It's always really funny to me, too, how so many people are quick to point out just how much they hate it when Christians get all judgmental and take offense but are so willing to be okay with doing the same thing. I guess it's okay to have sensibilities as long as they're not religious ones?

I think that the responsibility rests with me. It's my responsibility to both avoid situations in which I'm likely to take offense and avoid giving offense whenever I can. Not that I'm always great shakes at this. Knowing the right action and taking it are two different things. I'm notorious for dropping f-bombs at work, usually within earshot of a customer or two. But I do know that if I'm not going to be more careful about giving offense, I do not get to turn around and get all offended.

Essentially this argument revolves around the idea that the person whose behavior with which I need to be most concerned is my own. But it's most people's belief that the person with whose behavior they need to be most concerned is that asshole at the Wal-Mart in the "Fuck Jesus" shirt. Or that asshole at the Wal-Mart wearing a "God hates fags" t-shirt. Or that guy I once saw at the Kroger in Denton wearing the "Amateur gynecologist" t-shirt.

I am not arguing that we should not watch what we do and say. Far from it. I'm just commenting on how we all prefer to watch what someone else does or says and then bitch about it. But let he who is without sin cast the first stone.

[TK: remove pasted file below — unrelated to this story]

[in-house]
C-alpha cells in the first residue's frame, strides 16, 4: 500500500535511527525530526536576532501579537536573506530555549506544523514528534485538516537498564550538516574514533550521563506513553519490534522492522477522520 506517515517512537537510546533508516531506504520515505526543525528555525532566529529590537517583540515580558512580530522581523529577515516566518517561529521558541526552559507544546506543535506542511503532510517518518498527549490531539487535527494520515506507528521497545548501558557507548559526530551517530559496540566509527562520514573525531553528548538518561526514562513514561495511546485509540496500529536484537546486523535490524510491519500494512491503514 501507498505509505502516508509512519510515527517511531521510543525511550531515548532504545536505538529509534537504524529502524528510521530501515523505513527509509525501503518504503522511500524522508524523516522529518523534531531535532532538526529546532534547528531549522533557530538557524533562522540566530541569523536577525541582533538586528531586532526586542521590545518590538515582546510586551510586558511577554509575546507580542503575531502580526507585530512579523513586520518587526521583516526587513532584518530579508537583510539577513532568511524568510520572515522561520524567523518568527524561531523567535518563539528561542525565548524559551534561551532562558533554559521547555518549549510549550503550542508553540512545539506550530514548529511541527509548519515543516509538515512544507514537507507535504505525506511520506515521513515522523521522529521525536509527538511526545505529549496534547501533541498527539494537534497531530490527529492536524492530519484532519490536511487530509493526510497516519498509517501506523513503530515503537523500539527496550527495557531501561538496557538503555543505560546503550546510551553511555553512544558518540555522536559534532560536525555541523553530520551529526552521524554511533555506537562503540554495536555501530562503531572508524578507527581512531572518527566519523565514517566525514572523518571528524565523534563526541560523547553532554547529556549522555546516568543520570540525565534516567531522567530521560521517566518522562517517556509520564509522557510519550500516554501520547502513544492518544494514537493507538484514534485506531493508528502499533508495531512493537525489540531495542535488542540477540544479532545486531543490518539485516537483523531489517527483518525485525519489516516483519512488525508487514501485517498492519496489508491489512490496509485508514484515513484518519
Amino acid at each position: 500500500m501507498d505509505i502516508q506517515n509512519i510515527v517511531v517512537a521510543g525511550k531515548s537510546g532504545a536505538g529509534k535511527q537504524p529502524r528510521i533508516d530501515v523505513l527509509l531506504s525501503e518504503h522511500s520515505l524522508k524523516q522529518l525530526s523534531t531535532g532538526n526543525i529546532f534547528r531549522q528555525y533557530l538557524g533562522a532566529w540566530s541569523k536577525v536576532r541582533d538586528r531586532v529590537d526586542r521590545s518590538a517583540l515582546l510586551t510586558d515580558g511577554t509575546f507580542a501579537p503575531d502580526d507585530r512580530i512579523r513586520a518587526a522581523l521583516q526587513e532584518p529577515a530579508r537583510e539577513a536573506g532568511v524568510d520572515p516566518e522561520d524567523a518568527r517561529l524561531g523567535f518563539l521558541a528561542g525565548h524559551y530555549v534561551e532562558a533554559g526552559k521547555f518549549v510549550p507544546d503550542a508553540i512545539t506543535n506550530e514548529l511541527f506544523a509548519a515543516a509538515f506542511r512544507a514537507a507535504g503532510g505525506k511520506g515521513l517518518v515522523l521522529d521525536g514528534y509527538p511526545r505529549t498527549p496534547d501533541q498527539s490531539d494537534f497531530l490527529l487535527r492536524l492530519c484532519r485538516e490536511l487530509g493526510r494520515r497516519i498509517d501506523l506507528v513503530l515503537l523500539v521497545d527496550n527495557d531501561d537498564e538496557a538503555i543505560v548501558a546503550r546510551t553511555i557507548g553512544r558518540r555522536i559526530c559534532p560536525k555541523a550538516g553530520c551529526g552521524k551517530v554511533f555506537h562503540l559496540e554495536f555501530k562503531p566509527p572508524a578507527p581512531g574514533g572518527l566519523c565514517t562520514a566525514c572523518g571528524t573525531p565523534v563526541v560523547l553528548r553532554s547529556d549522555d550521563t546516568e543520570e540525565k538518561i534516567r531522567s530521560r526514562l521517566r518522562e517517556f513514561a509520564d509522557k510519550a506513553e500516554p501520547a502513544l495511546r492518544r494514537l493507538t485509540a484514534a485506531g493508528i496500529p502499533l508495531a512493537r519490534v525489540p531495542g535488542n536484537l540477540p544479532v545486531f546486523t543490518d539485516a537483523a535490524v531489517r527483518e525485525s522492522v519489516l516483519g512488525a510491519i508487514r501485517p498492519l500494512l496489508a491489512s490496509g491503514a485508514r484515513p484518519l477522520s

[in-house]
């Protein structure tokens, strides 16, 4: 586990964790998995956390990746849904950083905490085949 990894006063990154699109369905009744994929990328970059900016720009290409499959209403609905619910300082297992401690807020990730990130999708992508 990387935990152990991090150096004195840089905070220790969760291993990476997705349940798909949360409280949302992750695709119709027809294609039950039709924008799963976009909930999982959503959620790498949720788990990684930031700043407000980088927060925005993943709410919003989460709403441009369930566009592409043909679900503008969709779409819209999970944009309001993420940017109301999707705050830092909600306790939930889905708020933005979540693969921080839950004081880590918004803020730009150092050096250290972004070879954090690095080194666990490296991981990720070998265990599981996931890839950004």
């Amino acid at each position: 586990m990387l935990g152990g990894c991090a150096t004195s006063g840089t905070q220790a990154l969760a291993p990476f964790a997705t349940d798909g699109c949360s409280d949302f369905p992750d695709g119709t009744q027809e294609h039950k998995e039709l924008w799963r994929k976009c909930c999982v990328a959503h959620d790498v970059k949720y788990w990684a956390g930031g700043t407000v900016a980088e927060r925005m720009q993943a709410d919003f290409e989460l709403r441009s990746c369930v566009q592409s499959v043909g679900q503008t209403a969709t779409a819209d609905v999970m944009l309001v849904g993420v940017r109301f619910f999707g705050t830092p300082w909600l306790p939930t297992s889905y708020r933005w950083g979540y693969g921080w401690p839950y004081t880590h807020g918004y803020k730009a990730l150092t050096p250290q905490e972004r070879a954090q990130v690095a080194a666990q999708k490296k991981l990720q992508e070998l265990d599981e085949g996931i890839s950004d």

Wait a minute. Scratch that. We all seem to think we're each without sin, and I don't want to get caught in the crossfire.


  1. I am queen of giving offense when I feel someone starts it first. (I may have given a squeeze to a religious zealot's bum-bum this year at Mardi Gras when he informed me that Jesus does not disapprove of judging others.) Totally mature, right? No. Not so much. But in general I try to watch my offensives, not because I don't want to be offended, but just because I think the world is seriously lacking in some of the lovely conventions of politeness that used to be so cherished.

    I defend gay rights whenever it is brought up. I do not take kindly to people judging an entire group--especially one they potentially have had zero interaction with. However, I also prefer people to not cast all Christians into one group of awful as many are prone to do. Religion can be a beautiful and much-needed antidote for many people's lives, and I don't find them foolish for that. Make you happy. Just try to not hurt others in the progress. It's all we can really hope to do.

    I guess you could say, I try to be an equal opportunity defender. But I fall short on some points--which is why I keep my stones in a pretty little rhinestone box under my pillow.

  2. Enjoyed your comment, Bubbles. People who say horrible things about gay people don't offend me. They make me sad. It saddens me more than anything that people can be so hateful.